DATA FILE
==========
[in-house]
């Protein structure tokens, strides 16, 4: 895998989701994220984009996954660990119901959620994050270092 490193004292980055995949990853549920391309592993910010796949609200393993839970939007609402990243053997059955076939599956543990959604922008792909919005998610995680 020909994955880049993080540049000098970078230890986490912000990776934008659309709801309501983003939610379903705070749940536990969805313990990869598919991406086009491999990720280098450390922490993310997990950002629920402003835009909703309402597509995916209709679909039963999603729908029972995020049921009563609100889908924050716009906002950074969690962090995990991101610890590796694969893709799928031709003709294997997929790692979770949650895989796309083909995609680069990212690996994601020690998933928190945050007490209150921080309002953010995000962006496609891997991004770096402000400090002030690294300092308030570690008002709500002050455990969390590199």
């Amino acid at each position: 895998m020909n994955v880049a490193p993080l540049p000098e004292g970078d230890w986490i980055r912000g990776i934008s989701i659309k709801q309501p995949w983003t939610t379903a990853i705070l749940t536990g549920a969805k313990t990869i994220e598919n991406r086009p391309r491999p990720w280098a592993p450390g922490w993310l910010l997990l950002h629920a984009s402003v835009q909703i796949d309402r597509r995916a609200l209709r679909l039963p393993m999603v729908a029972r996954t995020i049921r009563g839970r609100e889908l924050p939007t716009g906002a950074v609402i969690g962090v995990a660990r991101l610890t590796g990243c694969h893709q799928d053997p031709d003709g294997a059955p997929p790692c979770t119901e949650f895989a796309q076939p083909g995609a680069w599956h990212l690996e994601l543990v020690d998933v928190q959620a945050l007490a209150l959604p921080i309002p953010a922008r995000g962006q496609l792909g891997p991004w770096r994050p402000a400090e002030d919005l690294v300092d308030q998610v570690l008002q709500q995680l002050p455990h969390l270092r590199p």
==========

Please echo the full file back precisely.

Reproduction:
[in-house]
């Protein structure tokens, strides 16, 4: 895998989701994220984009996954660990119901959620994050270092 490193004292980055995949990853549920391309592993910010796949609200393993839970939007609402990243053997059955076939599956543990959604922008792909919005998610995680 020909994955880049993080540049000098970078230890986490912000990776934008659309709801309501983003939610379903705070749940536990969805313990990869598919991406086009491999990720280098450390922490993310997990950002629920402003835009909703309402597509995916209709679909039963999603729908029972995020049921009563609100889908924050716009906002950074969690962090995990991101610890590796694969893709799928031709003709294997997929790692979770949650895989796309083909995609680069990212690996994601020690998933928190945050007490209150921080309002953010995000962006496609891997991004770096402000400090002030690294300092308030570690008002709500002050455990969390590199």
């Amino acid at each position: 895998m020909n994955v880049a490193p993080l540049p000098e004292g970078d230890w986490i980055r912000g990776i934008s989701i659309k709801q309501p995949w983003t939610t379903a990853i705070l749940t536990g549920a969805k313990t990869i994220e598919n991406r086009p391309r491999p990720w280098a592993p450390g922490w993310l910010l997990l950002h629920a984009s402003v835009q909703i796949d309402r597509r995916a609200l209709r679909l039963p393993m999603v729908a029972r996954t995020i049921r009563g839970r609100e889908l924050p939007t716009g906002a950074v609402i969690g962090v995990a660990r991101l610890t590796g990243c694969h893709q799928d053997p031709d003709g294997a059955p997929p790692c979770t119901e949650f895989a796309q076939p083909g995609a680069w599956h990212l690996e994601l543990v020690d998933v928190q959620a945050l007490a209150l959604p921080i309002p953010a922008r995000g962006q496609l792909g891997p991004w770096r994050p402000a400090e002030d919005l690294v300092d308030q998610v570690l008002q709500q995680l002050p455990h969390l270092r590199p």